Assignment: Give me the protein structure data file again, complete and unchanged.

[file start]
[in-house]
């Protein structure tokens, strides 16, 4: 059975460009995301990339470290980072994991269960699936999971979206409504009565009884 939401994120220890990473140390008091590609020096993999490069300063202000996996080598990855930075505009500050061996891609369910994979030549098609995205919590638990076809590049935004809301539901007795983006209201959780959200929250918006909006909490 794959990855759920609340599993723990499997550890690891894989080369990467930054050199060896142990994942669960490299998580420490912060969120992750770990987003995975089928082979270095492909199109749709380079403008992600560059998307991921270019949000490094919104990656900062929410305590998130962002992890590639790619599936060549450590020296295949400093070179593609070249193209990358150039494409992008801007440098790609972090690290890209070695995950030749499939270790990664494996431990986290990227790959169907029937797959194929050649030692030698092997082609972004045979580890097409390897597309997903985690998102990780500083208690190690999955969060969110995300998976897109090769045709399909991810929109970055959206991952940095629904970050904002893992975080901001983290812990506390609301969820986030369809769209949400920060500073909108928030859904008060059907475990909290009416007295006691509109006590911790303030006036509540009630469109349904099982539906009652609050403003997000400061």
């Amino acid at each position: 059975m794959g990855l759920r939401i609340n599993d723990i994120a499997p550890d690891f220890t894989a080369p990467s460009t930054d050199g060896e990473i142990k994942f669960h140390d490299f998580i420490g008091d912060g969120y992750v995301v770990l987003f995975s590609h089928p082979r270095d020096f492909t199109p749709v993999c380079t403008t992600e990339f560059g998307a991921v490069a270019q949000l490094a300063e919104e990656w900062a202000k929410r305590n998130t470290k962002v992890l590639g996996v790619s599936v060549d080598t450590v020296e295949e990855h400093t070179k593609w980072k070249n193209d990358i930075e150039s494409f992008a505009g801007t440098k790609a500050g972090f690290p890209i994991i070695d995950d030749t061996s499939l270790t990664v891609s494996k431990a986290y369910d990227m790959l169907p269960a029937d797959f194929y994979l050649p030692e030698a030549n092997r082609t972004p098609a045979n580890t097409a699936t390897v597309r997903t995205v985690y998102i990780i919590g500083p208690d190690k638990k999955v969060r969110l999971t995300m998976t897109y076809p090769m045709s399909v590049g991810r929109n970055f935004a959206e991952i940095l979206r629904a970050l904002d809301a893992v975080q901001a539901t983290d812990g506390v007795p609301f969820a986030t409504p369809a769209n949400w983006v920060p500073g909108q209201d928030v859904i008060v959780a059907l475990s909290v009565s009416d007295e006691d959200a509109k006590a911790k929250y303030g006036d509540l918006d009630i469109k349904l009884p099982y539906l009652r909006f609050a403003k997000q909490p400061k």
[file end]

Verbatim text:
[in-house]
């Protein structure tokens, strides 16, 4: 059975460009995301990339470290980072994991269960699936999971979206409504009565009884 939401994120220890990473140390008091590609020096993999490069300063202000996996080598990855930075505009500050061996891609369910994979030549098609995205919590638990076809590049935004809301539901007795983006209201959780959200929250918006909006909490 794959990855759920609340599993723990499997550890690891894989080369990467930054050199060896142990994942669960490299998580420490912060969120992750770990987003995975089928082979270095492909199109749709380079403008992600560059998307991921270019949000490094919104990656900062929410305590998130962002992890590639790619599936060549450590020296295949400093070179593609070249193209990358150039494409992008801007440098790609972090690290890209070695995950030749499939270790990664494996431990986290990227790959169907029937797959194929050649030692030698092997082609972004045979580890097409390897597309997903985690998102990780500083208690190690999955969060969110995300998976897109090769045709399909991810929109970055959206991952940095629904970050904002893992975080901001983290812990506390609301969820986030369809769209949400920060500073909108928030859904008060059907475990909290009416007295006691509109006590911790303030006036509540009630469109349904099982539906009652609050403003997000400061």
């Amino acid at each position: 059975m794959g990855l759920r939401i609340n599993d723990i994120a499997p550890d690891f220890t894989a080369p990467s460009t930054d050199g060896e990473i142990k994942f669960h140390d490299f998580i420490g008091d912060g969120y992750v995301v770990l987003f995975s590609h089928p082979r270095d020096f492909t199109p749709v993999c380079t403008t992600e990339f560059g998307a991921v490069a270019q949000l490094a300063e919104e990656w900062a202000k929410r305590n998130t470290k962002v992890l590639g996996v790619s599936v060549d080598t450590v020296e295949e990855h400093t070179k593609w980072k070249n193209d990358i930075e150039s494409f992008a505009g801007t440098k790609a500050g972090f690290p890209i994991i070695d995950d030749t061996s499939l270790t990664v891609s494996k431990a986290y369910d990227m790959l169907p269960a029937d797959f194929y994979l050649p030692e030698a030549n092997r082609t972004p098609a045979n580890t097409a699936t390897v597309r997903t995205v985690y998102i990780i919590g500083p208690d190690k638990k999955v969060r969110l999971t995300m998976t897109y076809p090769m045709s399909v590049g991810r929109n970055f935004a959206e991952i940095l979206r629904a970050l904002d809301a893992v975080q901001a539901t983290d812990g506390v007795p609301f969820a986030t409504p369809a769209n949400w983006v920060p500073g909108q209201d928030v859904i008060v959780a059907l475990s909290v009565s009416d007295e006691d959200a509109k006590a911790k929250y303030g006036d509540l918006d009630i469109k349904l009884p099982y539906l009652r909006f609050a403003k997000q909490p400061k």